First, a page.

[ppml] Those pesky EUI-64's causing a shortage of IPv6 space (Was: Those pesky ULAs again)

Jeroen Massar jeroen at unfix.org
Mon Jun 4 13:50:04 EDT 2007


Paul_Vixie at isc.org wrote:
>> But why would anybody want  to 'ban' EUI-64 configured addresses?
> because if it remains in the standard, then everybody will have to support
> it and networks will have to be allocated on /64 boundaries for all of the
> yet-unborn IPv6 capable SNMP-monitorable door knobs.
[..rest snipped as we agreed there ;).. ]

We are starting to get into an IETF thing here and not policy anymore
I guess. Though if a /64 boundary doesn't exist any more, then the HD
ratio fails through and we have to revise all the policies and the
1000 odd existing allocations about this.

So I understand correctly here that you are afraid that IPv6 enabled
sensors in your carpet will only be relying on a /64 RA to be
available? Unfortunately there is no RA for non-/64 spaces defined,
one could easily generate a shorter address using the same mechanism
and cutting it down and doing DAD or using the mechanism used for IPv4
link local addresses (yes, IPv4 has that to nothing special in IPv6 :)

A possibly better way to solve that problem is to require the support
for DHCPv6 in all nodes, or have at least a sticker on the box "DHCPv6
supported" so that you know what to expect. The DHCPv6 request will go
over a /64 LL of course. Also in case you come across such a device
you can always special case that subnet and give it a /64 out of the
65k ones you get for a site.

Dan.Thorson at seagate.com wrote:
> Jeroen Massar said:
>> But why would anybody want  to 'ban' EUI-64 configured addresses?
>> Your own network is exactly that: your own network.
>> There is *NO* requirement at all to use EUI-64.
>  [snip]
> OK, here's where I may express my ignorance... but RFC2373
> explicitly states:
> (in section 2.4, just after the table of prefix allocations)
>  (2) The format prefixes 001 through 111, except for Multicast
>      Addresses (1111 1111), are all required to have to have 64-bit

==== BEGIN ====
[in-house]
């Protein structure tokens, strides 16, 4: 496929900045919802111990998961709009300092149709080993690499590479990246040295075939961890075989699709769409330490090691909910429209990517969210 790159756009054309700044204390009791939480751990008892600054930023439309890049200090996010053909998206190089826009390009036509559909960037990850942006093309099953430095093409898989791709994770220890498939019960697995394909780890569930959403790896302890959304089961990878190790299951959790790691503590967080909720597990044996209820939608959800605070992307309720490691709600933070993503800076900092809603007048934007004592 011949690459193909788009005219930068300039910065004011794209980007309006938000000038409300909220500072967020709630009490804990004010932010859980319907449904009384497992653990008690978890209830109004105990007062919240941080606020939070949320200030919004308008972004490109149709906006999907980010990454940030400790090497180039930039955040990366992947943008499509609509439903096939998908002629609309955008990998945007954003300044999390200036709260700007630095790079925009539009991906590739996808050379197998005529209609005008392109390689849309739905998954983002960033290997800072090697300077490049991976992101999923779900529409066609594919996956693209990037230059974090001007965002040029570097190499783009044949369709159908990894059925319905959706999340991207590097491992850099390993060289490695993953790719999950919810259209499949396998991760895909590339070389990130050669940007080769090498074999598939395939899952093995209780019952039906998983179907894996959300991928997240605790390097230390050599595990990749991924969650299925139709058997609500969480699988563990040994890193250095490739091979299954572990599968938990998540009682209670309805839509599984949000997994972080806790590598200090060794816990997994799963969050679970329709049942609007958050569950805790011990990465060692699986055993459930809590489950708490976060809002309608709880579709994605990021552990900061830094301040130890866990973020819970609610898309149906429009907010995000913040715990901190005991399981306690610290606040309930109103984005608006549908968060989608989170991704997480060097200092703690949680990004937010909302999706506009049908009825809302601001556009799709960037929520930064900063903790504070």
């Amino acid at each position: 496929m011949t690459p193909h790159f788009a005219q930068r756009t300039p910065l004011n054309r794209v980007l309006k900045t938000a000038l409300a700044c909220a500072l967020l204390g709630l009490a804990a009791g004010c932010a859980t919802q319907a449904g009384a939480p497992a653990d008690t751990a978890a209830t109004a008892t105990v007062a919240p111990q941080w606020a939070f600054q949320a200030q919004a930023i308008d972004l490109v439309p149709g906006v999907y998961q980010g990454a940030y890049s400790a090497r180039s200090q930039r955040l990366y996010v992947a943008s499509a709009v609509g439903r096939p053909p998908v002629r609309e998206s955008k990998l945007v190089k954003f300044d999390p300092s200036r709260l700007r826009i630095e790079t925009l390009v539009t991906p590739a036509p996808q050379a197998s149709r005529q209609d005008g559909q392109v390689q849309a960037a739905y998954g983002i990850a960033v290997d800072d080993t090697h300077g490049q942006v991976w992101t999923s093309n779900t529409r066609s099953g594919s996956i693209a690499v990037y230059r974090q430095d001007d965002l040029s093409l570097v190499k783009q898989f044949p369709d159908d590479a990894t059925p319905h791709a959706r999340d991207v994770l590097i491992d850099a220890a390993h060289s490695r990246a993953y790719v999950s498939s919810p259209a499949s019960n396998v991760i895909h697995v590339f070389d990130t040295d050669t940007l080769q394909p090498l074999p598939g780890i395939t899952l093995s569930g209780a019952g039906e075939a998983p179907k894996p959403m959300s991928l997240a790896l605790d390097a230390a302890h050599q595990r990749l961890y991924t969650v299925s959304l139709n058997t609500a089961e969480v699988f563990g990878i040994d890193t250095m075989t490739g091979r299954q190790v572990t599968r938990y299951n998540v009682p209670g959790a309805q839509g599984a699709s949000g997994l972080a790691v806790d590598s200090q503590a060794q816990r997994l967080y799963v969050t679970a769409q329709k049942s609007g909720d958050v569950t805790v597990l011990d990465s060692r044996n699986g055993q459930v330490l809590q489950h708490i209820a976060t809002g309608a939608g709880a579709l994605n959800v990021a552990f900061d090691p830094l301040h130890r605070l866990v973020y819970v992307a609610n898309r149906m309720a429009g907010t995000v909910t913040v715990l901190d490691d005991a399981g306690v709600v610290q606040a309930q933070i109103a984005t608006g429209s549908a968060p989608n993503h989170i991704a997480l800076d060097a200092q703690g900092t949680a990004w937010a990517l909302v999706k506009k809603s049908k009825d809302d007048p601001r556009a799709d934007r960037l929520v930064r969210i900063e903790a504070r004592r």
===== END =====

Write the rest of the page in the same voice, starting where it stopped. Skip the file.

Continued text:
>      interface identifiers in EUI-64 format.  See section 2.5.1 for
>      definitions.

I always read that "when using a /64 prefix size you have to use
EUI-64". One of the main reasons for EUI-64 is that it is more or less
collision free. When using RA's, which will be the common case when
using a network sized /64 you don't want these collisions.

Also I don't see a MUST there so I don't see a real requirement.

A bigger question in this are actually is, what space do you save with
it? It is indeed a lot of waste when you only have 2 IP addresses (box
+ gateway) on a link which will never ever have more IP addresses on
that link, but does it matter much in the global picture. When you get
a /48, you have 65536 of such links. When you get a /32 you get a
well, IPv4 space sized amount of of them. So does it really hurt?

IMHO using /64's is not a bad thing. If you don't want to use them,
then, as said, don't.

> To me that sounds like there is indeed a requirement to use EUI-64.
> The issue then becomes if you purchase a device which is
> RFC-complient then it may not support non-EUI-64 addressing.  Right?

RFC-compliant is always a fight of interpretation. The standard is the
one that everybody uses. At the moment that means that everybody picks
for themselves, as such the standard is both.

My ISP for instance also gave me a an IPv6 IP for my DSL link out of a
/80. This simply for management purposes. They did route a /48 to the
endpoint and point DNS for the /48 it to my endpoint though:

eth1      Link encap:Ethernet  HWaddr 08:00:2B:E7:02:B3
          inet addr: Mask:
          inet6 addr: 2001:7b8:5:10:74::2/80 Scope:Global
          inet6 addr: fe80::a00:2bff:fee7:2b3/64 Scope:Link

The LinkLocal is a /64 though, and that is used as the nexthop:

PING ff02::1(ff02::1) from fe80::a00:2bff:fee7:2b3 eth1: 56 data bytes
64 bytes from fe80::a00:2bff:fee7:2b3: icmp_seq=1 ttl=64 time=0.032 ms
64 bytes from fe80::202:4aff:fe8a:a000: icmp_seq=1 ttl=64 time=18.3 ms

Which, if you know how EUI-64 works, shows that at least Vendor C
doesn't care about this. Which is at least one very large chunk of
deployed routers.

And that works like a charm (thank you very much venerate BIT.nl :)


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